Beirut hospitals, clinics struggle after last week's deadly blast


At least three main hospitals and half of the clinics in the Lebanese capital are not functioning following damage from last week’s devastating port explosion that killed more than 200 people and wounded thousands.

Reporting from Beirut, Al Jazeera’s Bernard Smith on Friday said shockwaves from the August 4 blast completely destroyed parts of St George’s Hospital, including its maternity ward.

Omar Abou-Mrad, whose seven-year-old son Yuri was receiving chemotherapy at St George’s, said he woke up to see his son “screaming his heart out”.

“Yuri, are you ok?… I am here, don’t be afraid. Papi is here,” Abou-Mrad could be heard telling Yuri in a video he shot from his mobile phone right after the explosion.

“Can we get out? I am scared,” said Yuri.




Beirut explosion: 70,000 houses among buildings damaged

Abou-Mrad told Al Jazeera Yuri still had his tubes in him when the explosion took place. He said there were a dozen more children with their families at the time of the explosion.

“Unfortunately, one of the parents died, two parents are in a very critical condition in the ICU and all this was seen by the patients,” Peter Noun, head of Paediatric Oncology, told Al Jazeera.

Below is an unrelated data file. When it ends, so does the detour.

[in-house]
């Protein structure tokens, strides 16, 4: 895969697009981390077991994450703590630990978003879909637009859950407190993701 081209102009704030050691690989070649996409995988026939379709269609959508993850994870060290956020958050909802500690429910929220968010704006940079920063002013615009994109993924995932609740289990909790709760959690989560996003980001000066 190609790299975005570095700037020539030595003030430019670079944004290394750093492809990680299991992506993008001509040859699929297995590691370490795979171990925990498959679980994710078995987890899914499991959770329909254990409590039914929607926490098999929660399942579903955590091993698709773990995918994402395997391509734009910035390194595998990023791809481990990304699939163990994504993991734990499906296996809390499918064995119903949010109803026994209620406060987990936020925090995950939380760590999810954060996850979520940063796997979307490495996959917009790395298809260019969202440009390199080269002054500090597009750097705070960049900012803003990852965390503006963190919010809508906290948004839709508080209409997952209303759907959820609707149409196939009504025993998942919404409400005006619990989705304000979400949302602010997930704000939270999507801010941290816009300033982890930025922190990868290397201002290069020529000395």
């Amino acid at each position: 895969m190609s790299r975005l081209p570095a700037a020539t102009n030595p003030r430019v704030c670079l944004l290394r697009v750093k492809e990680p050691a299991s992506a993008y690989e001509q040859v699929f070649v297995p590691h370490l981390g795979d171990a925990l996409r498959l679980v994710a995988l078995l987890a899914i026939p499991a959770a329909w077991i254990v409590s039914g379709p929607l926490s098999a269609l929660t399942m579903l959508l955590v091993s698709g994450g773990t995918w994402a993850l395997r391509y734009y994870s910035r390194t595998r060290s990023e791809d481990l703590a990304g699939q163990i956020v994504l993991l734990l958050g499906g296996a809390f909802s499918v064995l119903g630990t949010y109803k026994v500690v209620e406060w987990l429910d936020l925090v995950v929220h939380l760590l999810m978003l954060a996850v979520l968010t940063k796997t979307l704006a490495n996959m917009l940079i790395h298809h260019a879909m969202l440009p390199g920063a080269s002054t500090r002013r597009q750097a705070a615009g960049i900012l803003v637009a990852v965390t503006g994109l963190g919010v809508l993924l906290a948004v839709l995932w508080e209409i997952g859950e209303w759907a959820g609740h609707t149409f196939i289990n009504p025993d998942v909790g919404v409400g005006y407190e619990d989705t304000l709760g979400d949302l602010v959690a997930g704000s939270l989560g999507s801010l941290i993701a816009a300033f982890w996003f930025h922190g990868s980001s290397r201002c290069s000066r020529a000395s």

“You can imagine how tough it is for the patients. They have cancer, they are afraid from the explosion and from the noise, and they see their parents all dying and in a very critical case.”

About 110 children are currently undergoing cancer treatment in the hospital, Noun said.

With his unit destroyed, Noun said he had been driving across Lebanon, trying to find space for the patients in other hospitals.

Abou-Mrad said his son was accepted in another hospital to continue his chemotherapy.

“Three Beirut hospitals are out of action and around 25 other health facilities are not functional according to the World Health Organization (WHO),” said Smith.

“There’s also been a surge in coronavirus – another risk for child cancer patients with compromised immunity.”

Hospitals in Lebanon – which is facing an unprecedented economic crisis – were already struggling before the explosion.

The financial collapse and a shortage of dollars had left them without cash to buy foreign medicines or pay their staff.



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